The resignation of Agriculture Minister Hans-Peter Friedrich is the first big blow to Chancellor Merkel's two-month-old government. And it's not just Friedrich's role in the Edathy affair that led to his stepping down.
Hans-Peter Friedrich is seen as conservative and has been criticized for his policies and the way he handled major issues during his tenure as interior minister from 2011 to 2013. Nor is he exactly known for his charm, coming across, at times, as slightly wooden.
Born in 1957 in Naila, near the northern Bavarian town of Hof, he has a PhD in law and also studied economics. He is married with three children.
He joined the Christian Democrats' youth arm, the "Junge Union" in 1973. He is a member of the Christian Social Union (CSU), the more conservative Bavarian sister party to Chancellor Angela Merkel's Christian Democrats (CDU).
In March 2011, Friedrich became interior minister, a position seen as one of the most covetable in Merkel's cabinet. He got off to an awkward start when he insisted that the idea that Islam, insofar as it formed a part of Germany, had no basis in history. He was reacting to a statement by then-President Christain Wulff to that effect.
He was also seen as less than sensitive when it came to immigration in general, particularly when it came to taking in refugees from either Syria or the Italian island of Lampedusa.
But it was the uncovering of a decade-long neo-Nazi killing spree, allegedly perpetrated by the right-extremist NSU cell, that truly shone the spotlight on Friedrich. The missteps by German authorities during the investigations of those murder cases shocked the nation.
In August 2013, a cross-party parliamentary panel came to the conclusion that police and intelligence "totally underestimated" the threat of the NSU. It called for a complete overhaul of the police and intelligence services. Friedrich did react, but critics say he never found the right words, that he lacked sensitivity and was generally out of his depth.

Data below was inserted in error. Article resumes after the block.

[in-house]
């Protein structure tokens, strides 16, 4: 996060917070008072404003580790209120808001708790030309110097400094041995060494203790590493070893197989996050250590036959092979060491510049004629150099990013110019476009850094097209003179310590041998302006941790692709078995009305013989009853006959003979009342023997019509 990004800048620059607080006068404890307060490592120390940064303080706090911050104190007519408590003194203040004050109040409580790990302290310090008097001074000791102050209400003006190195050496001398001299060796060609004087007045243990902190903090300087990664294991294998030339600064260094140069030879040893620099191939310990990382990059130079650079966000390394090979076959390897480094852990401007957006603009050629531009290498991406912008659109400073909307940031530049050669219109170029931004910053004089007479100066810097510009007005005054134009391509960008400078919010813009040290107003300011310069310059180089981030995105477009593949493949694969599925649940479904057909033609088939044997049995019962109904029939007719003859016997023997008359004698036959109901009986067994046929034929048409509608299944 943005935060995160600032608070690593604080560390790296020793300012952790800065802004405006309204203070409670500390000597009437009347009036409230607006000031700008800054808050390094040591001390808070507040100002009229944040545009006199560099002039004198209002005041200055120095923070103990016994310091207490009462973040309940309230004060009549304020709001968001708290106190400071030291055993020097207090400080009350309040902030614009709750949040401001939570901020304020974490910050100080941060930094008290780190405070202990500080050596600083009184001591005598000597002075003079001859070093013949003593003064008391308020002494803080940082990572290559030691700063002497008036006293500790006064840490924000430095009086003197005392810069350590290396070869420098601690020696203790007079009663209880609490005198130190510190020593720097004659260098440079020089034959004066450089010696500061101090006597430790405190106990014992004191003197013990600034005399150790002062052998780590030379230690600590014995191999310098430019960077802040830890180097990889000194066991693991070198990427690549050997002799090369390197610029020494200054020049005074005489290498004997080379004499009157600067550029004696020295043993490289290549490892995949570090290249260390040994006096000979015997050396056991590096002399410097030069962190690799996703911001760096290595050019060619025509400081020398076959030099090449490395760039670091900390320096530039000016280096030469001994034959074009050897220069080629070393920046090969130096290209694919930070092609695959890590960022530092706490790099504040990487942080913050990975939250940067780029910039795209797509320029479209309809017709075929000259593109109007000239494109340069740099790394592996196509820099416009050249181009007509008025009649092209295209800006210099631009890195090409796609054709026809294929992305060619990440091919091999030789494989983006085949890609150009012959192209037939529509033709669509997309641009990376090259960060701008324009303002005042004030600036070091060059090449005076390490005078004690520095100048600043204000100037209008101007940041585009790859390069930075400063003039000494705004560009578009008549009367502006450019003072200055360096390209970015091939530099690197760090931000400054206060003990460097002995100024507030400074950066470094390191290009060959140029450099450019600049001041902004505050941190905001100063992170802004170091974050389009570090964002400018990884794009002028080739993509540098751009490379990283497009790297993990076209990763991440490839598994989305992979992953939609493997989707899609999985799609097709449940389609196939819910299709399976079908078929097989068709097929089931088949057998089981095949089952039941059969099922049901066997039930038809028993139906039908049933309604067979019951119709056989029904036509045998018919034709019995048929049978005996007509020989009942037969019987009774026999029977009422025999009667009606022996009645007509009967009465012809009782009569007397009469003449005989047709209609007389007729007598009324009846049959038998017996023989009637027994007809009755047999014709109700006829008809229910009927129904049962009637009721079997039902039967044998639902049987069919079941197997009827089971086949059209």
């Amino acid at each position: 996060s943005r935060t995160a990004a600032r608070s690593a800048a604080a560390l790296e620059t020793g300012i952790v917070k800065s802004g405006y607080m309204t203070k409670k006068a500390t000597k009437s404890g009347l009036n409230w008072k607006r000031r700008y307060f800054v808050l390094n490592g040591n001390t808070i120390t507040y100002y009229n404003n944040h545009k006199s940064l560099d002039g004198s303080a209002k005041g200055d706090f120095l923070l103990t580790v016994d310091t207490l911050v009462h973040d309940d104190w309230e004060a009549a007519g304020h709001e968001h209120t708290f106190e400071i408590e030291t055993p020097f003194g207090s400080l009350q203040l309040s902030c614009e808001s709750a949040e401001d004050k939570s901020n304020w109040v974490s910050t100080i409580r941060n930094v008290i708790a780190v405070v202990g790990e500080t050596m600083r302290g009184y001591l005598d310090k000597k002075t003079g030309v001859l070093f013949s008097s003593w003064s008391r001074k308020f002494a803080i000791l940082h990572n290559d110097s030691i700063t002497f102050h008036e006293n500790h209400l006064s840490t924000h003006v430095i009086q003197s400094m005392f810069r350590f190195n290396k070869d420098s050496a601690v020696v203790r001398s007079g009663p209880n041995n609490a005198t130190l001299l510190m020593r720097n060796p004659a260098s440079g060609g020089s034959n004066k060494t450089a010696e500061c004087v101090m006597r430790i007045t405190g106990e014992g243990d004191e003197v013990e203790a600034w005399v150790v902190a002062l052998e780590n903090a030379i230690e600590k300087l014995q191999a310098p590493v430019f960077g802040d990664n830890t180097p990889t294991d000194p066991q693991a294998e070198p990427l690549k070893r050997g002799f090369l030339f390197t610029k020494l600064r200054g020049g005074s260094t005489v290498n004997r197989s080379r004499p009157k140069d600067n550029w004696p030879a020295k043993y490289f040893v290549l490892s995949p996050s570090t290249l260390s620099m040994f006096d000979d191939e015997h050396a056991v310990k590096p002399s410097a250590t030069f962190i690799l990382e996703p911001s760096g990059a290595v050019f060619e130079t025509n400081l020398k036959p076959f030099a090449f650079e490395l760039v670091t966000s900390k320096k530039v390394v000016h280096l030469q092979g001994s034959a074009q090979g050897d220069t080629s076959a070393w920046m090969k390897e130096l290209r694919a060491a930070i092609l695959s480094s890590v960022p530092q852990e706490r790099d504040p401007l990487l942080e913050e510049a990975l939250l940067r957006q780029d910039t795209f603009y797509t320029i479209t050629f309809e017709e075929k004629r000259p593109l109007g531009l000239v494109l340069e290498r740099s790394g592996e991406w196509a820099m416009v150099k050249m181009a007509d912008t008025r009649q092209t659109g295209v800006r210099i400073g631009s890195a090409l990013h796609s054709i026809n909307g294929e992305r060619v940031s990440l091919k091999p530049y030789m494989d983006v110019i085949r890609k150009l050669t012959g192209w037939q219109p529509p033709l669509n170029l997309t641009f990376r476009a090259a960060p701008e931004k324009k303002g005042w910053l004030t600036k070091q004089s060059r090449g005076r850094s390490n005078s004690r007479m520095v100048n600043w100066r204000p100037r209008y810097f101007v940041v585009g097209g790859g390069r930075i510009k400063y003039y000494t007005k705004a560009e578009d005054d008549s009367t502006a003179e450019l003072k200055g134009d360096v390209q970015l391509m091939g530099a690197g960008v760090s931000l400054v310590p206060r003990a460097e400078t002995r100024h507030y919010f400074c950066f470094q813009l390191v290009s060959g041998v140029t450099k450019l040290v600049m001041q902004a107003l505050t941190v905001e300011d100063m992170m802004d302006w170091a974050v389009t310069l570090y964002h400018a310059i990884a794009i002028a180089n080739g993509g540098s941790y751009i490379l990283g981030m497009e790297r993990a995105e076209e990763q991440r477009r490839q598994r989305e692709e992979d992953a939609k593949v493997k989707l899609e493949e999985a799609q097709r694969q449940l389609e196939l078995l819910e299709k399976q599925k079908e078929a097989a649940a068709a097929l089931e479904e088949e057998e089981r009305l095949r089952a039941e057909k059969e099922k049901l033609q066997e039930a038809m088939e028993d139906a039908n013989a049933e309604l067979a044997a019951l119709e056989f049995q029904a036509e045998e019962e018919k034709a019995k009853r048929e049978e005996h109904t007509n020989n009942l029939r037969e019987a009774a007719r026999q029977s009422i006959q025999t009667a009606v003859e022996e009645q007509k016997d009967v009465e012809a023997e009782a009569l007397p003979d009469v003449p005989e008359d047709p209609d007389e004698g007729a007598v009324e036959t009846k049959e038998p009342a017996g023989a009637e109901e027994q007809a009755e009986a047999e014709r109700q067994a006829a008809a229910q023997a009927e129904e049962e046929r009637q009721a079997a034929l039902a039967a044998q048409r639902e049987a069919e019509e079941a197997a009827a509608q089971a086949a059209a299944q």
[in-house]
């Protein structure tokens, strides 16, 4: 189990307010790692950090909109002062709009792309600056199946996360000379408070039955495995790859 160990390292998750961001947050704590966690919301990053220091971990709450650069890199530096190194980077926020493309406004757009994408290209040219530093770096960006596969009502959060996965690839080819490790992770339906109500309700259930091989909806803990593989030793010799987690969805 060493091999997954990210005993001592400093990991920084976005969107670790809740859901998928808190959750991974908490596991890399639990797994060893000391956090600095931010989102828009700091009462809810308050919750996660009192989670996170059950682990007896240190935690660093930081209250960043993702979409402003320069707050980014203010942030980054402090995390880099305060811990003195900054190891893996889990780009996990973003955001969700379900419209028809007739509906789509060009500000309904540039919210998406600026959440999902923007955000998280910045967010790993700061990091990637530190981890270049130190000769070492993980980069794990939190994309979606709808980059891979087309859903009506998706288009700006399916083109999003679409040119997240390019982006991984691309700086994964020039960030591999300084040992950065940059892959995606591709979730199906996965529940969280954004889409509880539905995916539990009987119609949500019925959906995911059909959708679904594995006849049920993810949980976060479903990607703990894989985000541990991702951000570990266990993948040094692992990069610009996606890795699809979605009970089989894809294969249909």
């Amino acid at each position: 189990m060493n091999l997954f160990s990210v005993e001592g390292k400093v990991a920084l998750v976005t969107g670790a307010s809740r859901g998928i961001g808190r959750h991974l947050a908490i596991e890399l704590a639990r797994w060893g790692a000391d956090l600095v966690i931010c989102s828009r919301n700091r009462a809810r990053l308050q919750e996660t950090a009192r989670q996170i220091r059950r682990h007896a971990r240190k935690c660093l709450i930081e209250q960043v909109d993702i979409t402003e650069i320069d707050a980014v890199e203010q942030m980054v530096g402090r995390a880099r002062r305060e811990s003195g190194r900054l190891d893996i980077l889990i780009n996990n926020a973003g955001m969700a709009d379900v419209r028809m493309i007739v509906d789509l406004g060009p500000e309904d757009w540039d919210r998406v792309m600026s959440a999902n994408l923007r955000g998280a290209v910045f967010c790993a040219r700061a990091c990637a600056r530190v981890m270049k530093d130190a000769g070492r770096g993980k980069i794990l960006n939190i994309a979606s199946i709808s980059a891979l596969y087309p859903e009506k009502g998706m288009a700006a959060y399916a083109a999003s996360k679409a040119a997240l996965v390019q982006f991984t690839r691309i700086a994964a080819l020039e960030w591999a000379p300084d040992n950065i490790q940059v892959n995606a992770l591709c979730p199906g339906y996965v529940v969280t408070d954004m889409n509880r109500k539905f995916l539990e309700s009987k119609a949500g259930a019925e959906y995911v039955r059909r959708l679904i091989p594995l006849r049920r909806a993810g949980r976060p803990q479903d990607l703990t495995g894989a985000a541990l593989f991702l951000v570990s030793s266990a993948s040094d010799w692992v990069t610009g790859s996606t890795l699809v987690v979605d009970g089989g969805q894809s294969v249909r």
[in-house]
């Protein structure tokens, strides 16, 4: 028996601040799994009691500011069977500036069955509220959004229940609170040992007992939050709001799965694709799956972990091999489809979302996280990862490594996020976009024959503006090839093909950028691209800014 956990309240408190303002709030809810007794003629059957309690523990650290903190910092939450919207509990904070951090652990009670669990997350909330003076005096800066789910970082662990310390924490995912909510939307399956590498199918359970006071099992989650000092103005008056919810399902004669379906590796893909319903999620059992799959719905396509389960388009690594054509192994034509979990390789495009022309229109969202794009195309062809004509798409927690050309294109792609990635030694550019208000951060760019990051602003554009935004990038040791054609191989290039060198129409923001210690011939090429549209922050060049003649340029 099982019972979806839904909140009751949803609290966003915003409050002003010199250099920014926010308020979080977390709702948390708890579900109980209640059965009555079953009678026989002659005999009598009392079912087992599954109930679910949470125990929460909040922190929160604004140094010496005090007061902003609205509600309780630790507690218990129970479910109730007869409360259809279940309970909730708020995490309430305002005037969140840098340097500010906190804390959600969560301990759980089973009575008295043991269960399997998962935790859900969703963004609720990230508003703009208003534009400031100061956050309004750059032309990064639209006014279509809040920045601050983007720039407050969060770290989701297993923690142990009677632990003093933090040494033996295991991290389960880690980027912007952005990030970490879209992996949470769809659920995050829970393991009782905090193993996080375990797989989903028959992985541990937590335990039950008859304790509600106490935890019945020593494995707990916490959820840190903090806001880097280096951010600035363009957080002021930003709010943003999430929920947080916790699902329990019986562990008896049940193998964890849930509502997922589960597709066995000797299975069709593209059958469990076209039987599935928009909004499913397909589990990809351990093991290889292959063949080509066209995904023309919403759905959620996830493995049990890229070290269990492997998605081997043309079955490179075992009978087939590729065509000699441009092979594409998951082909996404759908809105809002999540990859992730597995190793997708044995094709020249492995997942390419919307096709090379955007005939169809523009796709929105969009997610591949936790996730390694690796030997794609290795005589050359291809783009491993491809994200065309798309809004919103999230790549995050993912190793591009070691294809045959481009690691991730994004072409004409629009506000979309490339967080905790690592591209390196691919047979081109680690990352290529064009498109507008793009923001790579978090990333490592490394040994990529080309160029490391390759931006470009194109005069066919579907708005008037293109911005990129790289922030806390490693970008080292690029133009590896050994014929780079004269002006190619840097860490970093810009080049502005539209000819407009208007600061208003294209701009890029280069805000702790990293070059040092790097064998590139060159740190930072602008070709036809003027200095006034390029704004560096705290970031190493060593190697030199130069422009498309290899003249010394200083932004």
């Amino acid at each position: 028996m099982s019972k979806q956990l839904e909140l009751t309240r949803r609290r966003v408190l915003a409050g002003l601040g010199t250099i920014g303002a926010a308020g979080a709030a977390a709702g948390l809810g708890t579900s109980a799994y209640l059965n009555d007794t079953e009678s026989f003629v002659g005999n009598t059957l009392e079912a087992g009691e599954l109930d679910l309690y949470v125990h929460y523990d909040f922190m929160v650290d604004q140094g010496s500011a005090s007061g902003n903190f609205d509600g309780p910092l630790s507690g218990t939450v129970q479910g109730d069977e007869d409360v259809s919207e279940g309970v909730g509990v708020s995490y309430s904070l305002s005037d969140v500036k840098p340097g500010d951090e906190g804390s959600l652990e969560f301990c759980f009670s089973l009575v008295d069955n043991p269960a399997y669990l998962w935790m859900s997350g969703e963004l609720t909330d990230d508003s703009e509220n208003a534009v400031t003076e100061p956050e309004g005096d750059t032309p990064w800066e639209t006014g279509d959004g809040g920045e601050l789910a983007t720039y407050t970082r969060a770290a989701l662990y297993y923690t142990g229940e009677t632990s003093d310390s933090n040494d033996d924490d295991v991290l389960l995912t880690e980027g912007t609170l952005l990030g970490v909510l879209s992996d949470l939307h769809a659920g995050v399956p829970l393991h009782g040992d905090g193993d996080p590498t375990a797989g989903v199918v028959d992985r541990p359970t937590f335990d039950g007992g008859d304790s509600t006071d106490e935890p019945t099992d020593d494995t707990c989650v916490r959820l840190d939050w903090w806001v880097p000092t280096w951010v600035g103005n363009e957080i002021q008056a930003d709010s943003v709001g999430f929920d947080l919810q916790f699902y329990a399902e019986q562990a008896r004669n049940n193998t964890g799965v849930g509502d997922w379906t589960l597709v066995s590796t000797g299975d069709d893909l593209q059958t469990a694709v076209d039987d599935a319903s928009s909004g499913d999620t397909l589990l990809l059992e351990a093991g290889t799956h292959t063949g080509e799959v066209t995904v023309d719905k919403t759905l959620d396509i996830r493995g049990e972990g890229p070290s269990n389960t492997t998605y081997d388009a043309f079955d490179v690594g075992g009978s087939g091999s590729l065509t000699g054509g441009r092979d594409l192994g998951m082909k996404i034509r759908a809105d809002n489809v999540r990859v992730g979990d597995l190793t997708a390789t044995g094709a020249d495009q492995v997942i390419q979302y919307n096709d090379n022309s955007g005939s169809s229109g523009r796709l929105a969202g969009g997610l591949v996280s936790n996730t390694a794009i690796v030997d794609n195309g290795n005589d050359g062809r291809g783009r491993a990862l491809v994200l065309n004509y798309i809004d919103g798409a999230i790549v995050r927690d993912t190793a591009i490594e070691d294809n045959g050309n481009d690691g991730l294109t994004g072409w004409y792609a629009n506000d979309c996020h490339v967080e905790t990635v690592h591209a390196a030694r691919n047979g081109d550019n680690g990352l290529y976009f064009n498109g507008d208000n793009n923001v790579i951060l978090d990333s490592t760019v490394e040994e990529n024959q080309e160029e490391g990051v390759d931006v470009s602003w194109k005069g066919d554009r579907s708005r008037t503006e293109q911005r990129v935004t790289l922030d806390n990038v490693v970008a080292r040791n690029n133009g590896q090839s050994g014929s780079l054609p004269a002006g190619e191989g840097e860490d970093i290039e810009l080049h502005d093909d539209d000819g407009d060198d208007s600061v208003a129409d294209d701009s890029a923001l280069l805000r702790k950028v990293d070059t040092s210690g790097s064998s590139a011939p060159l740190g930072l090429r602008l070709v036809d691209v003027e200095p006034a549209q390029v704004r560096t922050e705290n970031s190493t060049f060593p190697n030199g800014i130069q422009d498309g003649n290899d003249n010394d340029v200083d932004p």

Things went downhill from there. Waiting in the wings was the wiretapping scandal surrounding Edward Snowden's NSA revelations.
Friedrich duly traveled to the US to demand answers and find out details from his US colleagues. He not only came back empty-handed but also declared that the crisis was over.
Only it wasn't. Shortly after this unfortunate step, it emerged that the NSA had also tapped Chancellor Merkel's phone. Friedrich had underestimated not only the extent of the crisis but also the outrage among ordinary Germans.
'Demotion' to agriculture
When the new Grand Coalition government was formed in December 2013, some thought he was up for the chop. He managed to stay in the cabinet but had to switch to the far less important Agriculture Ministry.
When he resigned on Friday, he said he had been planning to put "a lot passion and his heart" into the post and that he firmly believed he did not do anything wrong in the Edathy affair.
For Chancellor Merkel, though, it must feel like Groundhog Day. Over the last two years, she has lost several cabinet ministers to scandals. In 2011, then-Defense Minister Karl-Theodor zu Guttenberg resigned after being accused of having plagiarized his PhD thesis; he was later stripped of his doctorate. Education Minister Annette Schavan resigned for the same reason shortly thereafter.
Former German President Christian Wulff, a Christian Democrat endorsed by Merkel, stepped down in 2012 over corruption allegations during his term as premier of the state of Lower Saxony.
Many predicted the Croatian striker would wave farewell to the Bundesliga. But after signing for another two years, Olic continues to be crucial in bagging points to take Wolfsburg closer to the Champions League.
Trial has begun in Cambodia for 23 people charged with violence and property damage during a January protest by garment workers in which police shot at least four dead. Rights groups have criticized the prosecutions.
The conciliatory statement by Turkish Prime Minister Erdogan to Armenians signals a departure from the country's previous position on a difficult chapter of its history. Experts view it partially as an election tactic.